decrease the cost of such studies and allow the investigation of gaze behavior in exotic environments. Additionally, gaze tracking can be extremely useful in
augmented reality and mobile applications since often such technologies lack proper interaction mechanisms. Gaze tracking capabilities in VR and AR systems
opens a window of opportunity for gaze attentive interfaces that display information to the user according to their visual and cognitive behavior.
Skills/knowledge: Machine vision, Visual Studio IDE, C#
Supervisors: Raja Jurdak, Mark Dunn and David Rozado
Location: Pullenvale, QLD
Email: raja.jurdak@csiro.au and mark.dunn@csiro.au and david.rozado@csiro.au
Title: UAV flight planning tool extensions

Background/Aim:
We would like to add some additional functionality to our current UAV flight planning tool. For example the ability to export flight plans in
formats suitable for other UAV platforms in use by CSIRO (Eagle, Ascending Tech. platforms etc.). This would make the tool useful for any other UAV users in
CSIRO. The project would be purely software engineering using Qt but would also require interaction with UAV users to test and verify the generated flight plans
on their UAV platforms.
Skills/knowledge: Software engineering
Supervisors: Stefan Hrabar and Farid Kendoul
Location: Pullenvale, QLD
Email: stefan.hrabar@csiro.au and farid.kendoul@csiro.au
Title: Long-term tracking of animals
Background/Aim: The project will an adaptive GPS duty cycling strategy to achieve a higher energy efficiency for long-term animal tracking. The central idea of
this project is to use the biased random walk model to mimic the animal movement when the GPS is off-duty, and further estimate the expectation of the
location uncertainty based on the feedback from the model.
The student will be responsible for analyzing the cattle data and designing the random walk model, i.e. to build up the data-driven transition matrix and choose
the optimal routing strategy. Extensive simulation on empirical cattle data will be conducted by the student to evaluate the performance of the model as well. We
expect this project will provide a better solution to the issue of energy/accuracy trade-off confronted by the implementation of GPS to long-term animal tracking.
Skills/knowledge: Matlab or Python
Supervisors: Kun Zhao and Raja Jurdak
Location: Pullenvale, QLD
Email: kun.zhao@csiro.au and raja.jurdak@csiro.au
Title: Improved water resource sharing using real-time monitoring, predictions and alerts of stream flows and environmental conditions.
Background/Aim: This project has four areas of research:
1. Water monitoring, modelling and prediction of river-flow 2. Monitoring and assessment of river health including environmental indicators such as water quality, channel stability and key biota 3. Development of an approach for community water sharing during low-flow periods 4. Development of a multi-user online tool of real-time information that can assist decision making on water use and management and helps increase awareness of water management issues in the community The selected student will work mainly in activity 1 with activities in the office in Sandy Bay, Hobart and in the field (Ringarooma and South Esk catchments, around four hours from Hobart). Skills/knowledge: Knowledge on hydrology and catchment and crop modelling; Instrumentation installation (weather stations, hydrological and soil moisture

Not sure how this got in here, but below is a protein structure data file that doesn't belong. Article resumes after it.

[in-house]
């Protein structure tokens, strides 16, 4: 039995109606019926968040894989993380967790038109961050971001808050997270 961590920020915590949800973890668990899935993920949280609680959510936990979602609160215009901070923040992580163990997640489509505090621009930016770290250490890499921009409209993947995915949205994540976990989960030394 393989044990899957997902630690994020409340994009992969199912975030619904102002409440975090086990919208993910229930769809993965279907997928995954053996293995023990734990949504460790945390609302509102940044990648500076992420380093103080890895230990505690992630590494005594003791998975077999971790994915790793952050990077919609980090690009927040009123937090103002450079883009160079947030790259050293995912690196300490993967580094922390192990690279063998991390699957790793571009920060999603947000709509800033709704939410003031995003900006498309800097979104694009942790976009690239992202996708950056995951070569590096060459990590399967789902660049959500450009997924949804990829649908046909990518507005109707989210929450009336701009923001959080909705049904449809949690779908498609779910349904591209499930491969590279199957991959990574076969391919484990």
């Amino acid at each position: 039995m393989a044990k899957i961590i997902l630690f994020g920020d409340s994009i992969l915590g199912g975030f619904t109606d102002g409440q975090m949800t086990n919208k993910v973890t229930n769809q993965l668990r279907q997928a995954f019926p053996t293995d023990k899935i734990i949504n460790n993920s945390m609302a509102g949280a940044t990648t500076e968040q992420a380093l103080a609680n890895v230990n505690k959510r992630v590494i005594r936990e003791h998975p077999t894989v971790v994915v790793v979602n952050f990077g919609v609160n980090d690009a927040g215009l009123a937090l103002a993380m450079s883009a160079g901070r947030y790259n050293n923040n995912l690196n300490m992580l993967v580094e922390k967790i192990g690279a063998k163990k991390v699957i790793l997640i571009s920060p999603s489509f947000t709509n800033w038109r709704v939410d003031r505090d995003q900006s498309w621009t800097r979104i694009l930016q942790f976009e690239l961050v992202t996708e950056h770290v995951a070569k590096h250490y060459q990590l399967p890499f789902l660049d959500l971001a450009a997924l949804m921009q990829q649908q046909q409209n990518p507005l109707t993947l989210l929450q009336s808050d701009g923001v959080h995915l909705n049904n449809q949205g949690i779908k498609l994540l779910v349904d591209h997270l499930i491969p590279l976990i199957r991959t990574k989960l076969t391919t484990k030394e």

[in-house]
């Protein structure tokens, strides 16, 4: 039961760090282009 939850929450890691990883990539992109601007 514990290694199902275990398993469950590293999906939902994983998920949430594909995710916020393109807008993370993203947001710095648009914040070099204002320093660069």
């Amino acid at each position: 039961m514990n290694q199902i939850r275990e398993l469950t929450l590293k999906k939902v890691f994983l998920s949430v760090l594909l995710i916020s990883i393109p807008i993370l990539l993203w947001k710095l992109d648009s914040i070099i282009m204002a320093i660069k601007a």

sensors) and Data analysis. Knowledge of Geographic Information System is desirable
Supervisor: Auro Almeida
Location: Hobart, Tasmania
Email: auro.almeida@csiro.au
Title: Define and characterise the kinetic behaviour for the SSX systems, to identify critical conditions and factors contributed to its kinetic features, and to obtain
a better understanding of the kinetic mechanism for potential improvements.

Background/Aim: Nickel laterite ores become increasingly important for nickel production as nickel sulphide deposits are depleting. Direct solvent extraction
(DSX) system without precipitation steps would be substantially beneficial and is foreseen to be the next generation of separation technology. So far no single
extractant system is capable of separation of both Ni and Co from one or more group of the metals: Fe(III)/Al, and Mn/Mg/Ca. Several synergistic systems (SSX)
containing mixed organic extractants have been reported in the literature, but none is practical for commercial applications due to one or more practical issues.
The mixed organic system containing a carboxylic acid and a chelating oxime shows synergism for extraction and separation of Ni and Co from Mn, Mg, and Ca,
but the extraction and stripping of nickel are kinetically slow. The presence of an appropriate modifier can significantly improve its kinetics, e.g. CSIRO synergistic
solvent extraction (SSX) system containing Versatic 10 and LIX 63 in the presence of TBP modifier. However, the kinetic mechanism of the SSX system has not
been well understood, which is one of the key attributes for further improvements to make the SSX more competitive in practical applications compared to
conventional separation technology. In this project, it is proposed to define and characterise the kinetic behaviour for the SSX systems, to identify critical
conditions and factors contributed to its kinetic features, and to obtain a better understanding of the kinetic mechanism for potential improvements.
Skills/knowledge: It is essential for students to have the knowledge of chemistry, and desirable to have some experience in solvent extraction.
Supervisor: Wensheng Zhang
Location: Perth, Western Australia
Email: Wensheng.zhang@csiro.au

Source: http://www.studyat.uwa.edu.au/__data/assets/pdf_file/0010/2368117/Science-without-Borders-projects_oferta-CSIRO_2013.pdf